Of course, if you’re afraid of the Jersey Devil, there’s another option—and it’s hidden in plain sight. Sure, the Delaware River may not look like a natural playground from the Ben Franklin Bridge, but just a few miles upstream, nature parks offer peace, quiet and unbeatable water and skyline views. Amico Island in Delran has waterfront picnic spots and a few miles of easy trails, while Palmyra Cove Nature Park offers picture-perfect scenery and lots of educational programming. Similarly, the Rancocas Creek presents recreational opportunities in our backyard, like the waterfront Long Bridge Park with its 115 acres of wetlands, marshes, ponds and forests, perfect for picnicking, fishing, hiking through a ravine or ducking behind a blind to observe red-tailed hawks and great blue herons. And, in Gloucester County, Big Timber Creek has slowly been transformed into a recreation destination, thanks to new trails and a canoe launch off of Old Pine Farm Preserve.
Likewise, there’s no need for hikers to travel far from home to find unspoiled scenery and wildlife. Croft Farm, just a few minutes from busy commercial areas, is home to six trails—part of the National Recreation Trail network—plus protected bird habitats and a farm and mill that are on the National Register of Historic Places (and now home to the Cherry Hill Arts Center). Also in town, Barclay Farm National Recreation Trail navigates wetlands, ponds, forests and riparian landscapes, and links up with the tranquil Cooper River Historic Trail. In Medford, Woodford Cedar Run Wildlife Refuge—preserved in the 1950s by a couple of nature lovers named Jim and Betty Woodford—includes an easy, one-mile (wheelchair accessible) trail with views of the Cedar Run Lake and a wildlife rehabilitation hospital. Educational programming ranges from kids’ activities to nighttime nature walks. And Moorestown is home to the Boundary Creek Natural Resource area, with wetlands and riparian habitats crisscrossed with boardwalks, viewing platforms and blinds from which to view resident and migratory birds. The park was created just a few years ago on land purchased from the developer Toll Brothers as open space.
But if hearing the occasional rattle of a truck on a distant highway is too much congestion for you, Wharton State Forest beckons: New Jersey’s largest state park, straddling Burlington, Camden and Atlantic counties, is a birdwatcher’s haven, populated with great blue herons and screech owls. Trails—including a connection to the Batona—are open to bikers and hikers, while canoeing is also possible along the Mullica and Oswego rivers.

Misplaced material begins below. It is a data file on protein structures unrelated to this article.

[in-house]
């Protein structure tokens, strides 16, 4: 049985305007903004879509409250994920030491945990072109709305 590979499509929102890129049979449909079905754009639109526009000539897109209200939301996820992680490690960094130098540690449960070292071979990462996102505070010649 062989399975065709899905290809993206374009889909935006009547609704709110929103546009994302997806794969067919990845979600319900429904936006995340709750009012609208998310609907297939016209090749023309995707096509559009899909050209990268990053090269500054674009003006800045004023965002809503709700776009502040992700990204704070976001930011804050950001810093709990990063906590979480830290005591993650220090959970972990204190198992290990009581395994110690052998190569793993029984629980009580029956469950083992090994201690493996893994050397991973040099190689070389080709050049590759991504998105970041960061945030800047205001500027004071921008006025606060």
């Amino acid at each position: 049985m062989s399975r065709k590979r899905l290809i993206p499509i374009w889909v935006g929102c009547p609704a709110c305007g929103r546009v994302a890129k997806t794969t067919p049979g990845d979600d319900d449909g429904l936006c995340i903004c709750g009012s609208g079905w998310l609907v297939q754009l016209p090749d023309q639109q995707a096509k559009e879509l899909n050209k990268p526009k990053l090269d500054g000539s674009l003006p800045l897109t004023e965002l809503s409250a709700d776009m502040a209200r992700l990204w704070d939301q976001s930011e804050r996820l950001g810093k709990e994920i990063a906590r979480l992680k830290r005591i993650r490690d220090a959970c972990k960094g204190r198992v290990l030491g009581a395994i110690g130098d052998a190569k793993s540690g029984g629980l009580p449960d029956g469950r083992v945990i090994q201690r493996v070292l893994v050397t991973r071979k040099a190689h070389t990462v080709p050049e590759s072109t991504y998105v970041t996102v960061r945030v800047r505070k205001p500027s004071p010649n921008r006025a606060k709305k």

For the real off-the-grid experience, though, nothing beats an honest-to-goodness ghost town. Fortunately, the Pine Barrens contains several of them, some of which have been preserved and others of which have been forgotten. Batsto Village, a company town that once flourished on bog iron, has been kept up as a token of living history, while the old paper mill once at the heart of Harrisville Village has been left to crumble into romantically overgrown ruins. Farther southeast in Burlington County, the Batona Trail runs through Bass River State Park, a retreat that encompasses more than 27,600 acres, including an incredibly rare pygmy forest—the largest one in the world. The park also offers swimming in Lake Absegami, which, like many of the lakes, streams and waterways in the Pine Barrens, is dyed a rusty brown hue by tannic acid leached from cedar roots.
If all of the options are leaving you feeling a little in the, er, weeds, let a nature organization plan your first foray for you. The Outdoor Club offers multiple excursions each weekend, while the Pinelands Preservation Alliance and the New Jersey Conservation Foundation are among conservation groups that offer activities and outings, from hikes to birding expeditions to wild blueberry-picking adventures. Pearce promises you won’t regret it. “People are a little hesitant, in some cases for the unknown,” he says. “But once they come out, they get hooked.”
Published (and copyrighted) in South Jersey Magazine, Volume 9, Issue 4 (July, 2012).